Yu: Apprencticing To Your Rainbow Body

first appeared in The Temple of Warm Harmony; nominated for a Mississippi Institute of Arts & Letters Award

“Yu literally means ‘to play,’ ‘to enjoy oneself in a leisurely fashion,’ or ‘to go on a journey.’ Zen inherits this term from Taoism and suggests free and easy wandering is the way we should experience the world.” – William Scott Wilson, The One Taste of Truth: Zen and the Art of Drinking Tea

Go through this world of illusion in free and easy wandering.

– from the Kannon-kyo, Chapter 25, Lotus Sutra

I used to doubt the astrologers.

After a year of listening to the stars,

now I pay heed.

I used to doubt oracles.

Having witnessed the free-flowing dance

of thunder, earth, sky, mountain, and lake

The Book of Changes is a daily companion.

I used to keep a strong scaffolding in place.

It separated Pure Land from Zen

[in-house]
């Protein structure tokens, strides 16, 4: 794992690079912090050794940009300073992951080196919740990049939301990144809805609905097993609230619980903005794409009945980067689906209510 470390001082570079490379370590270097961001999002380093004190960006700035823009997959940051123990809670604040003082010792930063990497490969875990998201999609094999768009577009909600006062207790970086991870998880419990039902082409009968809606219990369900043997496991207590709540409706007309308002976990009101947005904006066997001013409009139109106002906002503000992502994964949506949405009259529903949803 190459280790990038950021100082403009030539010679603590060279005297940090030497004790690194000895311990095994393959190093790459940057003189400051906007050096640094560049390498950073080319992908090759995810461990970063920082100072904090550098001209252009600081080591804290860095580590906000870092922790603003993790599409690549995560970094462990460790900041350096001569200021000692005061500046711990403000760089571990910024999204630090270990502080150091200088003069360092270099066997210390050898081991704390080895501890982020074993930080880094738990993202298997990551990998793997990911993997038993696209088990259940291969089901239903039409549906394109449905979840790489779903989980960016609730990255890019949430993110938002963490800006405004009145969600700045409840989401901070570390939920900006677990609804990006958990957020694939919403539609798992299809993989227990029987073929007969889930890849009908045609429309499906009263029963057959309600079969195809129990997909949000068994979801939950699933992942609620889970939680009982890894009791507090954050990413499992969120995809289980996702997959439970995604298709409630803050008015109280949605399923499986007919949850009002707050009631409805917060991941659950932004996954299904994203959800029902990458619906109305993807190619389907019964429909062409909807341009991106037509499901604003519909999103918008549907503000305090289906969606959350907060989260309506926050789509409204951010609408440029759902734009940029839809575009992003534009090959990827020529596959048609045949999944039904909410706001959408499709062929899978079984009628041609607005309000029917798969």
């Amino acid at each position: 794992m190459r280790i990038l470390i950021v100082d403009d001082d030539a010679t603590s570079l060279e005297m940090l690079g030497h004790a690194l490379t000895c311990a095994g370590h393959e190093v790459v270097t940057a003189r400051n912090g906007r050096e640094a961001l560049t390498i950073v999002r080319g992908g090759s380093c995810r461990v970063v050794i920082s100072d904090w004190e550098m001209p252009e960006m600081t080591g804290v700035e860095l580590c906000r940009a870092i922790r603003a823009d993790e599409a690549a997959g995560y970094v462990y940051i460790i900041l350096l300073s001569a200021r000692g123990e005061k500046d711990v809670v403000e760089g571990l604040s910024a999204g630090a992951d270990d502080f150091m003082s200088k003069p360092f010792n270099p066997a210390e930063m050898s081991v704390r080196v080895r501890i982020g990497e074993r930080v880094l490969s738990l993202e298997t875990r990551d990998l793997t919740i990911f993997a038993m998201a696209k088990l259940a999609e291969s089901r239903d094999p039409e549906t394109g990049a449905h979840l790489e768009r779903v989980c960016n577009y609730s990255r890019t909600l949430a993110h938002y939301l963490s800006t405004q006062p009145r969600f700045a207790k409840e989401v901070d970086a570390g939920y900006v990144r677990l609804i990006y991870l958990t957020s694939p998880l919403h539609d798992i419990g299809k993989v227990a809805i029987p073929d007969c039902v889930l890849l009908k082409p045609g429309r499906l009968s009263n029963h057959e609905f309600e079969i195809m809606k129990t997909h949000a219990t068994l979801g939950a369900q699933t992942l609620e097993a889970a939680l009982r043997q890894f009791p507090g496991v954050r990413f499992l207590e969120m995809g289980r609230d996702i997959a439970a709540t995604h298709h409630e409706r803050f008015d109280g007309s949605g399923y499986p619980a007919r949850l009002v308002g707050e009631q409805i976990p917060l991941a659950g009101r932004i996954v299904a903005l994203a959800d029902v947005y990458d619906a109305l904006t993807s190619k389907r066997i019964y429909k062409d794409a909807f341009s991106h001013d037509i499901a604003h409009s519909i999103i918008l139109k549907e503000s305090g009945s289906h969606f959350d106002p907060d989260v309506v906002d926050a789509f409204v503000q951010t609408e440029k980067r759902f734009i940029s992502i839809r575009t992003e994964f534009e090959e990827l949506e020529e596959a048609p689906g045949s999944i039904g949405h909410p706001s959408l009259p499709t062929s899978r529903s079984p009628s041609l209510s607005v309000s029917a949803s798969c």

Zen from Dao

Dharma quarantined from

the way of mountain spirits.

With a sudden glance

in the middle of a storm,

the bottom dropped out

the scaffolding fell

along with my mind

and all of these nectars

poured into the same vat.



Human speech falls short on this one;

another poem that is not a poem.

It is about the moment you realize

you have been a stranger to yourself,

and, thus, to everyone else.

It is about the moment you realize

there is no outside to your inside.

It is about the moment you realize

you can feel the poisoning of the rivers

and the burning of the Amazon

without leaving home

because your own bloodstream

tells you the news.

It is about the moment you realize,

if you let go,

your breathing and summer breezes

will become enjoined allies.

I only share it

to break the trance

of constructed worlds

and to inform you

that those shackles you wear

have a lock

whose key

is resting

in your own hand.